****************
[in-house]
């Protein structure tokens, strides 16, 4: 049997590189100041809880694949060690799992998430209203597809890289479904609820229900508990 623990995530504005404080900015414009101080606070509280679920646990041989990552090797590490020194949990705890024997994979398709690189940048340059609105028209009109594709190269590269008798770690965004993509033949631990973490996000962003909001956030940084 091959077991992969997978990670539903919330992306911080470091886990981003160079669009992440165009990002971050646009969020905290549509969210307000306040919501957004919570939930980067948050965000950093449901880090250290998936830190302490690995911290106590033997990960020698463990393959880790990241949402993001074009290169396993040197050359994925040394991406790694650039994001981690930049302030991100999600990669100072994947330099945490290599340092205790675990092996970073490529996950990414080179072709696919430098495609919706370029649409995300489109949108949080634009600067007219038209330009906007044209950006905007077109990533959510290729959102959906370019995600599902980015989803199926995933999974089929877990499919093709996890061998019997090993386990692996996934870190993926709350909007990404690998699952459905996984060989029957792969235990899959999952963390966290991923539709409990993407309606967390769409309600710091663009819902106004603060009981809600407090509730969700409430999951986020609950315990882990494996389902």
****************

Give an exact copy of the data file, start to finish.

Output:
[in-house]
């Protein structure tokens, strides 16, 4: 049997590189100041809880694949060690799992998430209203597809890289479904609820229900508990 623990995530504005404080900015414009101080606070509280679920646990041989990552090797590490020194949990705890024997994979398709690189940048340059609105028209009109594709190269590269008798770690965004993509033949631990973490996000962003909001956030940084 091959077991992969997978990670539903919330992306911080470091886990981003160079669009992440165009990002971050646009969020905290549509969210307000306040919501957004919570939930980067948050965000950093449901880090250290998936830190302490690995911290106590033997990960020698463990393959880790990241949402993001074009290169396993040197050359994925040394991406790694650039994001981690930049302030991100999600990669100072994947330099945490290599340092205790675990092996970073490529996950990414080179072709696919430098495609919706370029649409995300489109949108949080634009600067007219038209330009906007044209950006905007077109990533959510290729959102959906370019995600599902980015989803199926995933999974089929877990499919093709996890061998019997090993386990692996996934870190993926709350909007990404690998699952459905996984060989029957792969235990899959999952963390966290991923539709409990993407309606967390769409309600710091663009819902106004603060009981809600407090509730969700409430999951986020609950315990882990494996389902």